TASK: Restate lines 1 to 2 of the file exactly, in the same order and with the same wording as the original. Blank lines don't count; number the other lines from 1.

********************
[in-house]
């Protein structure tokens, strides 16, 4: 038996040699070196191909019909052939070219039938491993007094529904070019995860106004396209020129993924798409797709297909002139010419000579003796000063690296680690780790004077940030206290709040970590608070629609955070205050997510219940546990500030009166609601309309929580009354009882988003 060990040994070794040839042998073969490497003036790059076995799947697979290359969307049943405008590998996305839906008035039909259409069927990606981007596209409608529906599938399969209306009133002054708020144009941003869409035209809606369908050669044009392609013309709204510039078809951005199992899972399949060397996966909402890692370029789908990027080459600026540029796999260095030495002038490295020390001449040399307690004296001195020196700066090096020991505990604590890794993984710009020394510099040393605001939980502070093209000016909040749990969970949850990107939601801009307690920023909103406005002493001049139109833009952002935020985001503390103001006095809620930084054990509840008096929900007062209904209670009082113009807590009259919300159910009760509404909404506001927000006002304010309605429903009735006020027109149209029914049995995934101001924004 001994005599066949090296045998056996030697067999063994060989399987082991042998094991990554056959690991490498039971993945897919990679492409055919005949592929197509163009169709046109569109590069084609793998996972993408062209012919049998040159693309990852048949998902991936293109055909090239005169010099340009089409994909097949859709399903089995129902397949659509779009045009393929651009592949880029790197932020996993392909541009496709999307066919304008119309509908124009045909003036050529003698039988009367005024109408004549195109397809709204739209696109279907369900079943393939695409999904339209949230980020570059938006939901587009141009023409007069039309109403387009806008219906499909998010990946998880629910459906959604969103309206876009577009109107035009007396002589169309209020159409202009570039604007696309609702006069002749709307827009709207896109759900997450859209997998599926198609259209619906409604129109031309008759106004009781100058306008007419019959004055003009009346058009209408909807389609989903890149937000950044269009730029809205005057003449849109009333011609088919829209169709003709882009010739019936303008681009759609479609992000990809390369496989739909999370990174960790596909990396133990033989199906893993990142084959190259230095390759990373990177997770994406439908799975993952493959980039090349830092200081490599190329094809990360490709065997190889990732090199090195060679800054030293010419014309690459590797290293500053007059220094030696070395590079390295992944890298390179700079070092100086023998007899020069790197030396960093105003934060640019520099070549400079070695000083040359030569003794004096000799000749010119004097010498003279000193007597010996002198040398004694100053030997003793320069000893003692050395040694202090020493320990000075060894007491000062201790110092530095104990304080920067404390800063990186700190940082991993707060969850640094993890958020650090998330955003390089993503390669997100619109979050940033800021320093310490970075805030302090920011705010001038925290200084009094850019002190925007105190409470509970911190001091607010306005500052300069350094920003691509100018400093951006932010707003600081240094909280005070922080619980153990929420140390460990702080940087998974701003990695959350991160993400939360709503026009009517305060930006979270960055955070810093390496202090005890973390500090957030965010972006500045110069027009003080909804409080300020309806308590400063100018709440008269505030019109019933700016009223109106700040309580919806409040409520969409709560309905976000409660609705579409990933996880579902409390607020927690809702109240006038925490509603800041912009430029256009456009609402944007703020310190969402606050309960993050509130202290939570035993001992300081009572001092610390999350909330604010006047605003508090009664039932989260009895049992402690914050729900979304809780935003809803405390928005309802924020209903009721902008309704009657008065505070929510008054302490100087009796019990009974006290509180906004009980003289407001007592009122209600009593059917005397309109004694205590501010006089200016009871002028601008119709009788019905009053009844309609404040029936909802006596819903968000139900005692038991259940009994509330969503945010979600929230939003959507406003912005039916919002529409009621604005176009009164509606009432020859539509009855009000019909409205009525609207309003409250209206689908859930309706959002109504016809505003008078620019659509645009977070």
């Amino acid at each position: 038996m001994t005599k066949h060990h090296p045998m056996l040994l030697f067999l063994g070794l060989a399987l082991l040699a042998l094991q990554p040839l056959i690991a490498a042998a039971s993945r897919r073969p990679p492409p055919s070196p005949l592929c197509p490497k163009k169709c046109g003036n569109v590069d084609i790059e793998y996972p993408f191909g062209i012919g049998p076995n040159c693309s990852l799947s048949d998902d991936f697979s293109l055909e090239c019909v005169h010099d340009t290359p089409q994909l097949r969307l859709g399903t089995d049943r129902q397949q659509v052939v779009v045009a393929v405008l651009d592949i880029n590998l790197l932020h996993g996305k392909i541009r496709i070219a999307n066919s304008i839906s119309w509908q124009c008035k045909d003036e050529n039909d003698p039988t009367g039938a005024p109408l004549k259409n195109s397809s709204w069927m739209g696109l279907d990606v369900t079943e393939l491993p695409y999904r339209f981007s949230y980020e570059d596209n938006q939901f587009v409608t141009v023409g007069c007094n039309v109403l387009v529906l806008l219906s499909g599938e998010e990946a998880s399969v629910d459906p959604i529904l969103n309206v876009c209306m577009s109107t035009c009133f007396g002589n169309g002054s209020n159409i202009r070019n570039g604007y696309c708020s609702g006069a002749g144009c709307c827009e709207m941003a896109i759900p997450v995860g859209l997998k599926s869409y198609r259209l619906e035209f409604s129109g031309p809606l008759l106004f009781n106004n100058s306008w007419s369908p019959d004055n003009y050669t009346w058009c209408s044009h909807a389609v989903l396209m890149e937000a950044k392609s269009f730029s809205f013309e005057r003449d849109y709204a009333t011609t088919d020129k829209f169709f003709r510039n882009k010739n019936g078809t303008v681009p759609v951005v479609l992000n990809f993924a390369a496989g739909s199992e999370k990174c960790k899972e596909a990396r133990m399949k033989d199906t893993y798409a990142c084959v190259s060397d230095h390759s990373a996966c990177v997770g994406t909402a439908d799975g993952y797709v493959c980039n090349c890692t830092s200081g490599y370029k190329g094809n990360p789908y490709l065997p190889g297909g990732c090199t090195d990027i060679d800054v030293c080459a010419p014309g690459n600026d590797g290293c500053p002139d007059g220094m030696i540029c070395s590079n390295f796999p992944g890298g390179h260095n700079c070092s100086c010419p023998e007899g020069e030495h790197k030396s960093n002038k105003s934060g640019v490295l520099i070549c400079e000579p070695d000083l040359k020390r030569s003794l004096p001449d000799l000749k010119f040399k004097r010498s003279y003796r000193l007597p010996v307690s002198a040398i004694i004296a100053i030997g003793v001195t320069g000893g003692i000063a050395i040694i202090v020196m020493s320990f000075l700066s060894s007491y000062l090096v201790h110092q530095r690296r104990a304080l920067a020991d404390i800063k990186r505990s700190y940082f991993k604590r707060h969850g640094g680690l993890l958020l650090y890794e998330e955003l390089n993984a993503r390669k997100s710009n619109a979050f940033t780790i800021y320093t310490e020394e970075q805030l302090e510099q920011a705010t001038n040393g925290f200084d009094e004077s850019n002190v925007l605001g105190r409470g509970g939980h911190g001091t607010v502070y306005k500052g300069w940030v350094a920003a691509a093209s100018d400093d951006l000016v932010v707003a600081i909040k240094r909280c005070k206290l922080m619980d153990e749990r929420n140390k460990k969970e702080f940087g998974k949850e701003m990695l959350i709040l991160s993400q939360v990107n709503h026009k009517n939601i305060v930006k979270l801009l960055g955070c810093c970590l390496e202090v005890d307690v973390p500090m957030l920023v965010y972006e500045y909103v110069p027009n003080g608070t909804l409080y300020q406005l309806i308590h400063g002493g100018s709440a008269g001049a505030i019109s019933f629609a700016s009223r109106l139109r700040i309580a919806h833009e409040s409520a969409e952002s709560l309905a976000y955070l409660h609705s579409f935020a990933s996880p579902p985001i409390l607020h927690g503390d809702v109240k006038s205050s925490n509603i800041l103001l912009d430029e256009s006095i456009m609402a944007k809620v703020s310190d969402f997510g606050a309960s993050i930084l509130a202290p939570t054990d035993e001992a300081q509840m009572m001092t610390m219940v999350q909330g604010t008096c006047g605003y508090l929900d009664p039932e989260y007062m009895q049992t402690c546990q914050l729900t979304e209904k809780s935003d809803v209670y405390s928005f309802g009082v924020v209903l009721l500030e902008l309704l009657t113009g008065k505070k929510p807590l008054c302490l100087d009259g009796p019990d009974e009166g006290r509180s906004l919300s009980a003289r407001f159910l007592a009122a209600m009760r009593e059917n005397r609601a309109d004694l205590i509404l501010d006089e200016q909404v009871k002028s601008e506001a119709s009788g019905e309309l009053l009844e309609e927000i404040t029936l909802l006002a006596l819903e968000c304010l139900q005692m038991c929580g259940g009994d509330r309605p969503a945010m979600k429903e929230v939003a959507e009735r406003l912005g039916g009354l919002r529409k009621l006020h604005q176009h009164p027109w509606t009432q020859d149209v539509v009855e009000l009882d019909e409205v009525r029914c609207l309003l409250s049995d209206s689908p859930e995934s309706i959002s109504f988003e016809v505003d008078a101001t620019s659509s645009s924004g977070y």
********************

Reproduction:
[in-house]
């Protein structure tokens, strides 16, 4: 038996040699070196191909019909052939070219039938491993007094529904070019995860106004396209020129993924798409797709297909002139010419000579003796000063690296680690780790004077940030206290709040970590608070629609955070205050997510219940546990500030009166609601309309929580009354009882988003 060990040994070794040839042998073969490497003036790059076995799947697979290359969307049943405008590998996305839906008035039909259409069927990606981007596209409608529906599938399969209306009133002054708020144009941003869409035209809606369908050669044009392609013309709204510039078809951005199992899972399949060397996966909402890692370029789908990027080459600026540029796999260095030495002038490295020390001449040399307690004296001195020196700066090096020991505990604590890794993984710009020394510099040393605001939980502070093209000016909040749990969970949850990107939601801009307690920023909103406005002493001049139109833009952002935020985001503390103001006095809620930084054990509840008096929900007062209904209670009082113009807590009259919300159910009760509404909404506001927000006002304010309605429903009735006020027109149209029914049995995934101001924004 001994005599066949090296045998056996030697067999063994060989399987082991042998094991990554056959690991490498039971993945897919990679492409055919005949592929197509163009169709046109569109590069084609793998996972993408062209012919049998040159693309990852048949998902991936293109055909090239005169010099340009089409994909097949859709399903089995129902397949659509779009045009393929651009592949880029790197932020996993392909541009496709999307066919304008119309509908124009045909003036050529003698039988009367005024109408004549195109397809709204739209696109279907369900079943393939695409999904339209949230980020570059938006939901587009141009023409007069039309109403387009806008219906499909998010990946998880629910459906959604969103309206876009577009109107035009007396002589169309209020159409202009570039604007696309609702006069002749709307827009709207896109759900997450859209997998599926198609259209619906409604129109031309008759106004009781100058306008007419019959004055003009009346058009209408909807389609989903890149937000950044269009730029809205005057003449849109009333011609088919829209169709003709882009010739019936303008681009759609479609992000990809390369496989739909999370990174960790596909990396133990033989199906893993990142084959190259230095390759990373990177997770994406439908799975993952493959980039090349830092200081490599190329094809990360490709065997190889990732090199090195060679800054030293010419014309690459590797290293500053007059220094030696070395590079390295992944890298390179700079070092100086023998007899020069790197030396960093105003934060640019520099070549400079070695000083040359030569003794004096000799000749010119004097010498003279000193007597010996002198040398004694100053030997003793320069000893003692050395040694202090020493320990000075060894007491000062201790110092530095104990304080920067404390800063990186700190940082991993707060969850640094993890958020650090998330955003390089993503390669997100619109979050940033800021320093310490970075805030302090920011705010001038925290200084009094850019002190925007105190409470509970911190001091607010306005500052300069350094920003691509100018400093951006932010707003600081240094909280005070922080619980153990929420140390460990702080940087998974701003990695959350991160993400939360709503026009009517305060930006979270960055955070810093390496202090005890973390500090957030965010972006500045110069027009003080909804409080300020309806308590400063100018709440008269505030019109019933700016009223109106700040309580919806409040409520969409709560309905976000409660609705579409990933996880579902409390607020927690809702109240006038925490509603800041912009430029256009456009609402944007703020310190969402606050309960993050509130202290939570035993001992300081009572001092610390999350909330604010006047605003508090009664039932989260009895049992402690914050729900979304809780935003809803405390928005309802924020209903009721902008309704009657008065505070929510008054302490100087009796019990009974006290509180906004009980003289407001007592009122209600009593059917005397309109004694205590501010006089200016009871002028601008119709009788019905009053009844309609404040029936909802006596819903968000139900005692038991259940009994509330969503945010979600929230939003959507406003912005039916919002529409009621604005176009009164509606009432020859539509009855009000019909409205009525609207309003409250209206689908859930309706959002109504016809505003008078620019659509645009977070």